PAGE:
Some expected the colt to be ridden by Ray Cochrane, but the Ulsterman has pledged himself to the Guy Harwood stable. The jockey will hope his selection disproves the notion that only well-named horses win the Classic, as, on that score, Chocolat De Meguro would have the same chance as Fred Shufflebottom.
Paris-based Asmussen has made his name as a big man for big occasions, but has yet to win a Derby in seven attempts. The closest he has come was when Blue Stag had only Quest For Fame ahead of him four years ago.
Balding has knocked on his door for a Group race before (when Diamond Shoal won the Grand Prix d'Evry in 1983) and the faith endures. 'He's obviously a very high- class jockey,' the master of Park House said yesterday. 'Epsom is not an easy course to ride, but Cash is an international jockey and has enough experience of the track.'
Weigh Anchor has twice finished behind the Derby favourite, Erhaab, but Asmussen, who was at York for the second of those, in the Dante Stakes, puts forward a case for third time lucky. 'If he'd relaxed he'd have given the winner a tougher time,' the jockey said from Saint-Cloud yesterday. 'The Derby is wide open and I've got a very good chance.'
If he succeeds, Weigh Anchor will make Derby history. Never has a dynasty won the Classic in four successive generations and the colt follows his father, Slip Anchor, grandfather, Shirley Heights, and family patriarch, Mill Reef, around Tattenham Corner.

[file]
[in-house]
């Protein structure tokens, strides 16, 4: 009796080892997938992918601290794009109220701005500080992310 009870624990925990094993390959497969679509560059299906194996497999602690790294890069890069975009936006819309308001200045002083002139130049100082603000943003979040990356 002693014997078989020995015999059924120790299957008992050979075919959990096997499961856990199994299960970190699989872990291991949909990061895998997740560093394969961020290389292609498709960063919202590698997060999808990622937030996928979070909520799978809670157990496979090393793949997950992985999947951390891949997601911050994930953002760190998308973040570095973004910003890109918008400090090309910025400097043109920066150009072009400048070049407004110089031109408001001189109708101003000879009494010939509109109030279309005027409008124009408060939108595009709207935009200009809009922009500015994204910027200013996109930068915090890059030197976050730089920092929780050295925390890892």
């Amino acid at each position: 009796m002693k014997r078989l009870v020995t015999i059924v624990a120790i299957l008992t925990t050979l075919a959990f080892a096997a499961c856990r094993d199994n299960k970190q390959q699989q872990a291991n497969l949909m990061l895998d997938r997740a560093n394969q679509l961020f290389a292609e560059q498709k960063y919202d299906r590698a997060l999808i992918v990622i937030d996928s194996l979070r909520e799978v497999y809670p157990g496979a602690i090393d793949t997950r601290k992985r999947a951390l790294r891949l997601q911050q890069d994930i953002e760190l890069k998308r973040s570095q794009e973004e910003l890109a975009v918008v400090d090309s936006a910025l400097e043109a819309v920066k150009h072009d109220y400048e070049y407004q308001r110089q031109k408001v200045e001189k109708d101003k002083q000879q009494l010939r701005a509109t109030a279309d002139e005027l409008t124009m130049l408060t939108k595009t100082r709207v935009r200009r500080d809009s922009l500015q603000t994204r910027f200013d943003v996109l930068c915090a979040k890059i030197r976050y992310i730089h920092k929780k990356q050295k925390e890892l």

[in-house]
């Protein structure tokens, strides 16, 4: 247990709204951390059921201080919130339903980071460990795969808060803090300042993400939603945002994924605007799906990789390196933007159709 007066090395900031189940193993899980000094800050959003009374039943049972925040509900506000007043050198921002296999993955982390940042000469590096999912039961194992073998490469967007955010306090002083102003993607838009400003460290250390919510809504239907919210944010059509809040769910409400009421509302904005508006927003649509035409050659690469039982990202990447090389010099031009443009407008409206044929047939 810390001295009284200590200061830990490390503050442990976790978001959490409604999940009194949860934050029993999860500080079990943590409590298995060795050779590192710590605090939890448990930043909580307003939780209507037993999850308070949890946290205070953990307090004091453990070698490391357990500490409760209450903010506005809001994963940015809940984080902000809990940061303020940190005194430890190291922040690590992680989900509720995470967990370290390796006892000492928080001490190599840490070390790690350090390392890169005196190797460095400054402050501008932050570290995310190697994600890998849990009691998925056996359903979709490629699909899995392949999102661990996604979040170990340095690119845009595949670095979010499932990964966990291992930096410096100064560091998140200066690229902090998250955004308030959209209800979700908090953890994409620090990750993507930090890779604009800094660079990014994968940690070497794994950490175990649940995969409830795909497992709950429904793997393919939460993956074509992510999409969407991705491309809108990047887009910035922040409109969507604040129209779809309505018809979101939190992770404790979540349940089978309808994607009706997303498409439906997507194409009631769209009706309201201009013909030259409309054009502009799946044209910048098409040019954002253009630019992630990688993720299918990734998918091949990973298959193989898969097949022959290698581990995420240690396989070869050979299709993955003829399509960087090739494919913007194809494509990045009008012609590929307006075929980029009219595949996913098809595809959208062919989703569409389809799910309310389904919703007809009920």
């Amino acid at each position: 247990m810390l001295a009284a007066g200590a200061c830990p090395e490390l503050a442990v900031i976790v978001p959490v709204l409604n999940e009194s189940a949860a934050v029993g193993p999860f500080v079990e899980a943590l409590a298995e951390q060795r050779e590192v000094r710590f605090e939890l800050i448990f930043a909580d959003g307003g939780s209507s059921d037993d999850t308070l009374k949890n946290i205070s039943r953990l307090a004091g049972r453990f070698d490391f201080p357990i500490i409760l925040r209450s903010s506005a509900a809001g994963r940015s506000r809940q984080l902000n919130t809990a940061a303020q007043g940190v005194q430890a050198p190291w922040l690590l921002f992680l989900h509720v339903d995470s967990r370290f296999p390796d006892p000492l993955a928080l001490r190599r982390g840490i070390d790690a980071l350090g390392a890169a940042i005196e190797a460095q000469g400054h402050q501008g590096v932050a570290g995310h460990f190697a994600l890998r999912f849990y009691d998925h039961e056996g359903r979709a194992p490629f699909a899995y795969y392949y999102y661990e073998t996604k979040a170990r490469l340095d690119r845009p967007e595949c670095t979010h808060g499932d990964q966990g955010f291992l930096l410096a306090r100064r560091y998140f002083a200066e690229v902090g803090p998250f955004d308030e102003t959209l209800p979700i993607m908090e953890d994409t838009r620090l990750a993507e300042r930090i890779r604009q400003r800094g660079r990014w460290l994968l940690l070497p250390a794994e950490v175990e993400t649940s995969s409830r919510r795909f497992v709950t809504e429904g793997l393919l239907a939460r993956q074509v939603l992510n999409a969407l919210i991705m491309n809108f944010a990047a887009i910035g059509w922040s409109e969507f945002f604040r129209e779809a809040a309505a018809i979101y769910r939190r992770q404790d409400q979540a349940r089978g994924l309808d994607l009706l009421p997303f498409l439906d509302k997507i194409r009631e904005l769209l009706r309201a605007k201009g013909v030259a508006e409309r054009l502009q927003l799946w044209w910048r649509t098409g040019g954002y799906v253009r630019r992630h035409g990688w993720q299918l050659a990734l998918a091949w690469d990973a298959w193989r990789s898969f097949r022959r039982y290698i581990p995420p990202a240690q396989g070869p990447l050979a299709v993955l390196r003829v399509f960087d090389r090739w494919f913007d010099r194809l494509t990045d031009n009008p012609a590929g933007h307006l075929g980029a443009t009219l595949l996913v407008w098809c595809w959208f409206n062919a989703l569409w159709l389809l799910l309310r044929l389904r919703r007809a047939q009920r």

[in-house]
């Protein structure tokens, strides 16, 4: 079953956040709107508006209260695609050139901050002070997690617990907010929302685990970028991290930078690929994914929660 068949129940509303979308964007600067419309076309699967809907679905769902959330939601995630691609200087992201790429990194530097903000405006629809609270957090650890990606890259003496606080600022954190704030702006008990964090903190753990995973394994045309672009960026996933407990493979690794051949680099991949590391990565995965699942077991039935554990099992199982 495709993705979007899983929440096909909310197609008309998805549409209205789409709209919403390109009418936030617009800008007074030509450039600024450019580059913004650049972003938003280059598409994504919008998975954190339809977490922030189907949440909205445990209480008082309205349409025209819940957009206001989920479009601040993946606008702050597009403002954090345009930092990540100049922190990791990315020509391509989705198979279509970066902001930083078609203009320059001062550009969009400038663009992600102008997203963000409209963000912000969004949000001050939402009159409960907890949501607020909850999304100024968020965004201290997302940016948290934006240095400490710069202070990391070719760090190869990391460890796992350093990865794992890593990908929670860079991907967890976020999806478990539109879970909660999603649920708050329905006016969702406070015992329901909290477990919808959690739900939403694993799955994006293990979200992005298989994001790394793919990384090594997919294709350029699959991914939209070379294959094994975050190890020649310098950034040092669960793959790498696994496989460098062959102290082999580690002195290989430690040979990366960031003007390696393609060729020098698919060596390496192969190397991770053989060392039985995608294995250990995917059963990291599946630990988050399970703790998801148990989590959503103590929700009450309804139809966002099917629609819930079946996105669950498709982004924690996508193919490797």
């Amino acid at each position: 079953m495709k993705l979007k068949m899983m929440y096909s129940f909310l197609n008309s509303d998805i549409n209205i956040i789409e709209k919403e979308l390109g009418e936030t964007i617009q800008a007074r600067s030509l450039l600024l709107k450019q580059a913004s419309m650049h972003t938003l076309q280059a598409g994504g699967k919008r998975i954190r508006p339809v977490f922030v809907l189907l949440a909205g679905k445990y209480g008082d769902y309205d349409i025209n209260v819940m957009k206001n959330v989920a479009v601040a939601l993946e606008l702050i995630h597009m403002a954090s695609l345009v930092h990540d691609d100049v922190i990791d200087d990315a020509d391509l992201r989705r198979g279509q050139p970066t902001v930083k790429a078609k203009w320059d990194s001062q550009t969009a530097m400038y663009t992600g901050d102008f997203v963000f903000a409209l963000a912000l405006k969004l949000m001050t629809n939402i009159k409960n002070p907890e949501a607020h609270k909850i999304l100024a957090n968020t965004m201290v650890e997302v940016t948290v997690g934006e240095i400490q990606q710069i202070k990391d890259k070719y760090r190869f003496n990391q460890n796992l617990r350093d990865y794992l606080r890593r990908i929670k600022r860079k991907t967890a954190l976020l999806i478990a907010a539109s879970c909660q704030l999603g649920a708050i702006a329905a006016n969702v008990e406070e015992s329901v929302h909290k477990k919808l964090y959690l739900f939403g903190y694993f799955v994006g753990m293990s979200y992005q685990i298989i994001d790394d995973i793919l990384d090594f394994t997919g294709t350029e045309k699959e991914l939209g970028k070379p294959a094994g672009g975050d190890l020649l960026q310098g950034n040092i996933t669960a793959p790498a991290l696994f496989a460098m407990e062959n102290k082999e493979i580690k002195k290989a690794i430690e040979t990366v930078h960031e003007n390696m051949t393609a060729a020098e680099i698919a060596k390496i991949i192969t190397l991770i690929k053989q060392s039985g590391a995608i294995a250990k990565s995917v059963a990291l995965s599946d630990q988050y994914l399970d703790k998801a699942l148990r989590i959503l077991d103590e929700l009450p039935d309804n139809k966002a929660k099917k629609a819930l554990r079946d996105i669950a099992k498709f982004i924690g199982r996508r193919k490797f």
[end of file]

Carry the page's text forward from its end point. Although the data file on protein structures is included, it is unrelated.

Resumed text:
If bad names do not win top races, romantic stories often do and it was at Balding's Kingsclere yard, of course, that Mill Reef was prepared for his many triumphs. Asmussen will land at the Berkshire stable this week to ride work and will see the legacy of the great horse's achievements, a statue in the yard named after him and his lookalike, bright bay, great-grandson.
Like Mill Reef before him, Weigh Anchor will work up to Derby day on the Watership Down gallops (singularly appropriate considering his rider is the most garrulous of jockeys). 'Mill Reef covered a mile and a quarter about 10 days before the race, the furthest he'd ever been before Epsom, but with this horse we'll be covering a bit more ground tomorrow,' Balding said.
The final preparation will be as it has been for over 100 years at Kingsclere, along the Valley gallop laid down by John Porter. On Saturday, Weigh Anchor will follow the path carved into the undulations of the downs, a working ground hidden from prying eyes. Four days after that he will try to chart another path, the one leading into the record books.
Adrian Maguire injured his elbow when unseated in the maiden hurdle at Market Rasen yesterday. He gave up his remaining two rides but hopes to resume at Sedgefield today. Richard Dunwoody moved eight clear of Maguire in the jockeys' championship when winning on Castle Blue.Reuse content